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Published: Tuesday, 11/13/2007

Former golfing buddy testifies that Simpson told him to bring 'heat' to Vegas confrontation

ASSOCIATED PRESS
O.J. Simpson appears in a courtroom for his preliminary hearing in Las Vegas, on Friday, Nov. 9, 2007. O.J. Simpson appears in a courtroom for his preliminary hearing in Las Vegas, on Friday, Nov. 9, 2007.
STEVE MARCUS / AP Enlarge

LAS VEGAS - One of the men who accompanied O.J. Simpson to a hotel-room confrontation with two sports memorabilia dealers testified Tuesday that the former football star wanted them to bring "heat" to show they meant business.

Simpson's golfing buddy, Walter Alexander, also told the court that Simpson instructed Charles "Spencer" McClinton to draw his weapon before the group entered the room.

"It changed the whole plan," said Alexander, who accepted a plea deal to testify against Simpson. "At first the plan was we were to just show the guns. But right before we went into the room he told Spencer to put the gun in his hand."

Alexander said he kept the weapon he was carrying tucked into the waistband of his suit, but that as soon as he saw McClinton waving his weapon around and shouting orders at the memorabilia dealers he realized he was taking part in an armed robbery.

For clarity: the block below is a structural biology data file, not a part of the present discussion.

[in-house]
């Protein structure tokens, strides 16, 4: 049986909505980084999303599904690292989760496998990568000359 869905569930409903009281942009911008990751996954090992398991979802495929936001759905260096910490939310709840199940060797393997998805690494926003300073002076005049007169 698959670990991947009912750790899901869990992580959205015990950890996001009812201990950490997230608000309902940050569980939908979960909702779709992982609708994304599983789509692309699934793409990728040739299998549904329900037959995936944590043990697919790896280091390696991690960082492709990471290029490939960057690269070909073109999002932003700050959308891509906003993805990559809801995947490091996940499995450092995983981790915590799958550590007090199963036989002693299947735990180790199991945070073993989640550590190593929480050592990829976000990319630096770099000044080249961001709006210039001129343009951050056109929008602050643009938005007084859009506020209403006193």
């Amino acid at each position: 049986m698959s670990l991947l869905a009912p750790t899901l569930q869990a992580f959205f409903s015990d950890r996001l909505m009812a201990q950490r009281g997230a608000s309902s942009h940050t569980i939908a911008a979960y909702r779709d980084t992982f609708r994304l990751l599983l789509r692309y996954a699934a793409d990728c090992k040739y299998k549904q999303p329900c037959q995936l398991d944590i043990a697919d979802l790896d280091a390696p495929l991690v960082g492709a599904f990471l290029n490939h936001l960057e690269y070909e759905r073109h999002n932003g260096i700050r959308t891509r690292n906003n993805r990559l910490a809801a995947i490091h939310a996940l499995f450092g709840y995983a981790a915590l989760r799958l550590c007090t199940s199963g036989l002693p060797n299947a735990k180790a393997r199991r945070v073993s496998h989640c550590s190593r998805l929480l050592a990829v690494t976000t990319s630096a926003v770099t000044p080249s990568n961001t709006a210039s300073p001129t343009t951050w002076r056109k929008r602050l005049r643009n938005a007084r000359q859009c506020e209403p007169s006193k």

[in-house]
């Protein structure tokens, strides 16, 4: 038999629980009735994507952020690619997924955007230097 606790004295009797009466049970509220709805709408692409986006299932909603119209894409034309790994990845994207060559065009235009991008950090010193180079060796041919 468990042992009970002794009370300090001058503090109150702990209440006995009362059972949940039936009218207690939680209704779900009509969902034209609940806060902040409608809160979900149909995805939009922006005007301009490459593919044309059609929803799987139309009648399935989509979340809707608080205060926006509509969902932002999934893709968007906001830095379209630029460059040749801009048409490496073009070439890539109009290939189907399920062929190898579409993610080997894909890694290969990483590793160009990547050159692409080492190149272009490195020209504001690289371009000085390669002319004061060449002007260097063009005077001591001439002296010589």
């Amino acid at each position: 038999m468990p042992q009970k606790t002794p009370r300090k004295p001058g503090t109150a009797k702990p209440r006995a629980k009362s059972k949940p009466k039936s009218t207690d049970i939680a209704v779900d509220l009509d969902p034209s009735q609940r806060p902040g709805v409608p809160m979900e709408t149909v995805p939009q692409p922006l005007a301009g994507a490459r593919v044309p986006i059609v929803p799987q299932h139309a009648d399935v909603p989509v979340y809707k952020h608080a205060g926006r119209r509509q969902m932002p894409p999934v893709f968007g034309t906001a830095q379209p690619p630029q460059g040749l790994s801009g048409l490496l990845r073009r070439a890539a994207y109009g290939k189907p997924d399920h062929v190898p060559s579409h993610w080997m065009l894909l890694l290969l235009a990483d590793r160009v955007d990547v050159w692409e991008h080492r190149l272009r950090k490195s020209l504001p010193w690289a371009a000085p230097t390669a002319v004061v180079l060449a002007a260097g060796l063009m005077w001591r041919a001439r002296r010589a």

Simpson, 60, has maintained in interviews and through his lawyers that he never saw any guns or asked anyone to bring them to the hotel room. The testimony Tuesday was part of a preliminary hearing in the case. Justice of the Peace Joe M. Bonaventure will decide after the hearing whether there is enough evidence for Simpson and two other men to stand trial.

He also has said he intended only to retrieve items that had he said were stolen from him by a former agent, including the suit he wore the day he was acquitted of murder in 1995 in the slayings of his wife, Nicole Brown Simpson, and her friend, Ronald Goldman.

Simpson and two other men face 12 criminal charges including armed robbery, kidnapping with a weapon and conspiracy. A kidnapping conviction could result in a sentence of life in prison with the possibility of parole. An armed robbery conviction could mean mandatory prison time.

Alexander, 46, of Mesa, Ariz., was taken into custody two days after the alleged armed robbery of sports memorabilia dealers Bruce Fromong and Alfred Beardsley at a Las Vegas hotel-casino.

He pleaded guilty Oct. 23 to conspiracy to commit robbery, a felony, in a plea deal that could get him up to six years in prison. District Attorney David Roger has said prosecutors will seek a suspended sentence, which could get Alexander probation.

Alexander, McClinton and another man, Charles Cashmore, have pleaded guilty to lesser charges and agreed to testify against Simpson. Cashmore testified Friday. McClinton is expected to follow Alexander to the witness stand before the hearing ends.

Read more in later editions of The Blade and toledoblade.com



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